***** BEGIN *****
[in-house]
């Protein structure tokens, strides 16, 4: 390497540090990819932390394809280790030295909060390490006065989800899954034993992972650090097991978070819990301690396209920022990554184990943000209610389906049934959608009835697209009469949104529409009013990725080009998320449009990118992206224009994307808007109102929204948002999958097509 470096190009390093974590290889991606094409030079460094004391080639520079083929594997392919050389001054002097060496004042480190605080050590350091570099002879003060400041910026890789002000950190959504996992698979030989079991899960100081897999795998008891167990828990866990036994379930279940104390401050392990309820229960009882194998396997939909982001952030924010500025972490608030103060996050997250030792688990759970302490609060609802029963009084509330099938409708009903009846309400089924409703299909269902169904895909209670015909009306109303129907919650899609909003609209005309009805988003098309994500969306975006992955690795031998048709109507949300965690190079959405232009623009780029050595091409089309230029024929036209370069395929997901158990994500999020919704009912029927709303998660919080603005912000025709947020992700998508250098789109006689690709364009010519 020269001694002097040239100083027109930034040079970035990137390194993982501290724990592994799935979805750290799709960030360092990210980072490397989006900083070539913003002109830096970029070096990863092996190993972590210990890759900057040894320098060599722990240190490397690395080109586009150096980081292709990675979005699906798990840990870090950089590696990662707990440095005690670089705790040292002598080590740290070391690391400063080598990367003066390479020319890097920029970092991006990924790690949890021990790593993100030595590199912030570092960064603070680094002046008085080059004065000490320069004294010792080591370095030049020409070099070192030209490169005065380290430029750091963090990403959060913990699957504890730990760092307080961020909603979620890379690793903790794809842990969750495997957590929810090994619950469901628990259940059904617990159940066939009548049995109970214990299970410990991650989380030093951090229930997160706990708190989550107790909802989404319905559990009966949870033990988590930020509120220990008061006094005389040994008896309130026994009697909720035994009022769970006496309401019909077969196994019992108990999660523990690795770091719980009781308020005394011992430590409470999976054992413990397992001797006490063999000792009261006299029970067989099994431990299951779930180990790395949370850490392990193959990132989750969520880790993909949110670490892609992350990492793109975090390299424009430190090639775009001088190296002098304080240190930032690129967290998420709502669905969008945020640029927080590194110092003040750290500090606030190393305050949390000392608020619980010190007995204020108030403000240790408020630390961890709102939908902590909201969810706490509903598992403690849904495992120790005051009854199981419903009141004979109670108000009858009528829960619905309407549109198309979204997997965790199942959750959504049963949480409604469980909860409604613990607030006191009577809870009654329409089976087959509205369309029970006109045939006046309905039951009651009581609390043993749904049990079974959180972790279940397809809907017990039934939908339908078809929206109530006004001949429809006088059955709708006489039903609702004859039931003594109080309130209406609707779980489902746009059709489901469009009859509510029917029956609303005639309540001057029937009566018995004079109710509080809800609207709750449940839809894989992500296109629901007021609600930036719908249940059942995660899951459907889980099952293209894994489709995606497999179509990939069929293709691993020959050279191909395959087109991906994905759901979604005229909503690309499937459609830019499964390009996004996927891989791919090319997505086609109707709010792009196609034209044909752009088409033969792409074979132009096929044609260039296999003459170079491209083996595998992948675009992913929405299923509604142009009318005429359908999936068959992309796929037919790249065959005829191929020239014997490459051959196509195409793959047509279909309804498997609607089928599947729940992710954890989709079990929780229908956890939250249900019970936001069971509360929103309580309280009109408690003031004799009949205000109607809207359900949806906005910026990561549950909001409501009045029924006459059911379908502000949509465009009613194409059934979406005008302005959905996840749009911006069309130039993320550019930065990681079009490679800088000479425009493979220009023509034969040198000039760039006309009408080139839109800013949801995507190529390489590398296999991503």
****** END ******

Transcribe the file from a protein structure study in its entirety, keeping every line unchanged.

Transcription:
[in-house]
């Protein structure tokens, strides 16, 4: 390497540090990819932390394809280790030295909060390490006065989800899954034993992972650090097991978070819990301690396209920022990554184990943000209610389906049934959608009835697209009469949104529409009013990725080009998320449009990118992206224009994307808007109102929204948002999958097509 470096190009390093974590290889991606094409030079460094004391080639520079083929594997392919050389001054002097060496004042480190605080050590350091570099002879003060400041910026890789002000950190959504996992698979030989079991899960100081897999795998008891167990828990866990036994379930279940104390401050392990309820229960009882194998396997939909982001952030924010500025972490608030103060996050997250030792688990759970302490609060609802029963009084509330099938409708009903009846309400089924409703299909269902169904895909209670015909009306109303129907919650899609909003609209005309009805988003098309994500969306975006992955690795031998048709109507949300965690190079959405232009623009780029050595091409089309230029024929036209370069395929997901158990994500999020919704009912029927709303998660919080603005912000025709947020992700998508250098789109006689690709364009010519 020269001694002097040239100083027109930034040079970035990137390194993982501290724990592994799935979805750290799709960030360092990210980072490397989006900083070539913003002109830096970029070096990863092996190993972590210990890759900057040894320098060599722990240190490397690395080109586009150096980081292709990675979005699906798990840990870090950089590696990662707990440095005690670089705790040292002598080590740290070391690391400063080598990367003066390479020319890097920029970092991006990924790690949890021990790593993100030595590199912030570092960064603070680094002046008085080059004065000490320069004294010792080591370095030049020409070099070192030209490169005065380290430029750091963090990403959060913990699957504890730990760092307080961020909603979620890379690793903790794809842990969750495997957590929810090994619950469901628990259940059904617990159940066939009548049995109970214990299970410990991650989380030093951090229930997160706990708190989550107790909802989404319905559990009966949870033990988590930020509120220990008061006094005389040994008896309130026994009697909720035994009022769970006496309401019909077969196994019992108990999660523990690795770091719980009781308020005394011992430590409470999976054992413990397992001797006490063999000792009261006299029970067989099994431990299951779930180990790395949370850490392990193959990132989750969520880790993909949110670490892609992350990492793109975090390299424009430190090639775009001088190296002098304080240190930032690129967290998420709502669905969008945020640029927080590194110092003040750290500090606030190393305050949390000392608020619980010190007995204020108030403000240790408020630390961890709102939908902590909201969810706490509903598992403690849904495992120790005051009854199981419903009141004979109670108000009858009528829960619905309407549109198309979204997997965790199942959750959504049963949480409604469980909860409604613990607030006191009577809870009654329409089976087959509205369309029970006109045939006046309905039951009651009581609390043993749904049990079974959180972790279940397809809907017990039934939908339908078809929206109530006004001949429809006088059955709708006489039903609702004859039931003594109080309130209406609707779980489902746009059709489901469009009859509510029917029956609303005639309540001057029937009566018995004079109710509080809800609207709750449940839809894989992500296109629901007021609600930036719908249940059942995660899951459907889980099952293209894994489709995606497999179509990939069929293709691993020959050279191909395959087109991906994905759901979604005229909503690309499937459609830019499964390009996004996927891989791919090319997505086609109707709010792009196609034209044909752009088409033969792409074979132009096929044609260039296999003459170079491209083996595998992948675009992913929405299923509604142009009318005429359908999936068959992309796929037919790249065959005829191929020239014997490459051959196509195409793959047509279909309804498997609607089928599947729940992710954890989709079990929780229908956890939250249900019970936001069971509360929103309580309280009109408690003031004799009949205000109607809207359900949806906005910026990561549950909001409501009045029924006459059911379908502000949509465009009613194409059934979406005008302005959905996840749009911006069309130039993320550019930065990681079009490679800088000479425009493979220009023509034969040198000039760039006309009408080139839109800013949801995507190529390489590398296999991503």